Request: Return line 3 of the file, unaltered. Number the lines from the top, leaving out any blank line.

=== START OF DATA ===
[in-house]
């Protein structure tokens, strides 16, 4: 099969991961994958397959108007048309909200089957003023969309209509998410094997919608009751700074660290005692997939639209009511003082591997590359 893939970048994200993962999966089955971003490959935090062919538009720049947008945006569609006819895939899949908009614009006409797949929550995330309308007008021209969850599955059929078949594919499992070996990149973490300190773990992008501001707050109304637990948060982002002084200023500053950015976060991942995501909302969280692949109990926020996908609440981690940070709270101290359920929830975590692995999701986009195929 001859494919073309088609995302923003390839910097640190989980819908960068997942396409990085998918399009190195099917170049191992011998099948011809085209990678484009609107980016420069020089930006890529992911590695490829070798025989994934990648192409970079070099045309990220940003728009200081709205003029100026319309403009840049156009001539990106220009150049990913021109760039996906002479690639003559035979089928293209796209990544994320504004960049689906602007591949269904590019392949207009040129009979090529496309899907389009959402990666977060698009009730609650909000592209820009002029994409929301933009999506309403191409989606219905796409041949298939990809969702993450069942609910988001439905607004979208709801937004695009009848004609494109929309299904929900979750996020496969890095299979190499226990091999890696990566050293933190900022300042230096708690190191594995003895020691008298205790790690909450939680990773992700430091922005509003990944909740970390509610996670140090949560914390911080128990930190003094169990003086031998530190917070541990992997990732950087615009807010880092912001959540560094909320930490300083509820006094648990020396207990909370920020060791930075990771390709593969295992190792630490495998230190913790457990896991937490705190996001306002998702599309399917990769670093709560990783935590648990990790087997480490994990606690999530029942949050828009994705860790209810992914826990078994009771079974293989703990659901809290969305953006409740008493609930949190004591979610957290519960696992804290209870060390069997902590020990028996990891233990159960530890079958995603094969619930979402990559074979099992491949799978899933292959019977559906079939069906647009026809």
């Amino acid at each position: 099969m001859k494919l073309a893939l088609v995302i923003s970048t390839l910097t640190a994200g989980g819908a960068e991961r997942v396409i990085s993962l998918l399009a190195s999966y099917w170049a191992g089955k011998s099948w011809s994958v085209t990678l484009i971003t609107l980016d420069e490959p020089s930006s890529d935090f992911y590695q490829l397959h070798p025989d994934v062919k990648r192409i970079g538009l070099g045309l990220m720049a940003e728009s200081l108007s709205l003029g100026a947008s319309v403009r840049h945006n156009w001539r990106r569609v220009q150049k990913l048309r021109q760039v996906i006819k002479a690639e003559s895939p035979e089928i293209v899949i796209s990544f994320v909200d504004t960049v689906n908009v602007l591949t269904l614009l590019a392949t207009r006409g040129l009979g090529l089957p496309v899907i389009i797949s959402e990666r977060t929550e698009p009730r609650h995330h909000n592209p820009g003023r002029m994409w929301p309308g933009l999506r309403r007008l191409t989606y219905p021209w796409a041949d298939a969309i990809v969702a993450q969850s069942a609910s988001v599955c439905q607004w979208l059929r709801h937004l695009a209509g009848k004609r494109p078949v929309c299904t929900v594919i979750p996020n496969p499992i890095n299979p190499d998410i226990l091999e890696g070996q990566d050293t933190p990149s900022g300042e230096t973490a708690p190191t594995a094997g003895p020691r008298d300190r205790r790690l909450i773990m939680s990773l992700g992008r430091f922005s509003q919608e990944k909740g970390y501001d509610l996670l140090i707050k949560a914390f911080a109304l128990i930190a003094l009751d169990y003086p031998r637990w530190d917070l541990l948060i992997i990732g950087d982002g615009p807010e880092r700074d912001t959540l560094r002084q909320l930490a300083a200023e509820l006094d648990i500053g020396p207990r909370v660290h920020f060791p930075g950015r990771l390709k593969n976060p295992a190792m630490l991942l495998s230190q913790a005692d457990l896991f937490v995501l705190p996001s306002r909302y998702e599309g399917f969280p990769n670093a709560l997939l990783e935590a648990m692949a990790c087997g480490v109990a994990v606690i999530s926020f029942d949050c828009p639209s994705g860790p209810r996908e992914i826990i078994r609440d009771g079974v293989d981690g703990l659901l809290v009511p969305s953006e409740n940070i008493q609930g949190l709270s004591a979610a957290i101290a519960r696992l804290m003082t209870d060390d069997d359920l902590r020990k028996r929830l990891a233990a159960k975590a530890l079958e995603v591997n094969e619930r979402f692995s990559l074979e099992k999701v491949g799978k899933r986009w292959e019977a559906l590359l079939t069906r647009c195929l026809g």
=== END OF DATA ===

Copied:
């Amino acid at each position: 099969m001859k494919l073309a893939l088609v995302i923003s970048t390839l910097t640190a994200g989980g819908a960068e991961r997942v396409i990085s993962l998918l399009a190195s999966y099917w170049a191992g089955k011998s099948w011809s994958v085209t990678l484009i971003t609107l980016d420069e490959p020089s930006s890529d935090f992911y590695q490829l397959h070798p025989d994934v062919k990648r192409i970079g538009l070099g045309l990220m720049a940003e728009s200081l108007s709205l003029g100026a947008s319309v403009r840049h945006n156009w001539r990106r569609v220009q150049k990913l048309r021109q760039v996906i006819k002479a690639e003559s895939p035979e089928i293209v899949i796209s990544f994320v909200d504004t960049v689906n908009v602007l591949t269904l614009l590019a392949t207009r006409g040129l009979g090529l089957p496309v899907i389009i797949s959402e990666r977060t929550e698009p009730r609650h995330h909000n592209p820009g003023r002029m994409w929301p309308g933009l999506r309403r007008l191409t989606y219905p021209w796409a041949d298939a969309i990809v969702a993450q969850s069942a609910s988001v599955c439905q607004w979208l059929r709801h937004l695009a209509g009848k004609r494109p078949v929309c299904t929900v594919i979750p996020n496969p499992i890095n299979p190499d998410i226990l091999e890696g070996q990566d050293t933190p990149s900022g300042e230096t973490a708690p190191t594995a094997g003895p020691r008298d300190r205790r790690l909450i773990m939680s990773l992700g992008r430091f922005s509003q919608e990944k909740g970390y501001d509610l996670l140090i707050k949560a914390f911080a109304l128990i930190a003094l009751d169990y003086p031998r637990w530190d917070l541990l948060i992997i990732g950087d982002g615009p807010e880092r700074d912001t959540l560094r002084q909320l930490a300083a200023e509820l006094d648990i500053g020396p207990r909370v660290h920020f060791p930075g950015r990771l390709k593969n976060p295992a190792m630490l991942l495998s230190q913790a005692d457990l896991f937490v995501l705190p996001s306002r909302y998702e599309g399917f969280p990769n670093a709560l997939l990783e935590a648990m692949a990790c087997g480490v109990a994990v606690i999530s926020f029942d949050c828009p639209s994705g860790p209810r996908e992914i826990i078994r609440d009771g079974v293989d981690g703990l659901l809290v009511p969305s953006e409740n940070i008493q609930g949190l709270s004591a979610a957290i101290a519960r696992l804290m003082t209870d060390d069997d359920l902590r020990k028996r929830l990891a233990a159960k975590a530890l079958e995603v591997n094969e619930r979402f692995s990559l074979e099992k999701v491949g799978k899933r986009w292959e019977a559906l590359l079939t069906r647009c195929l026809g």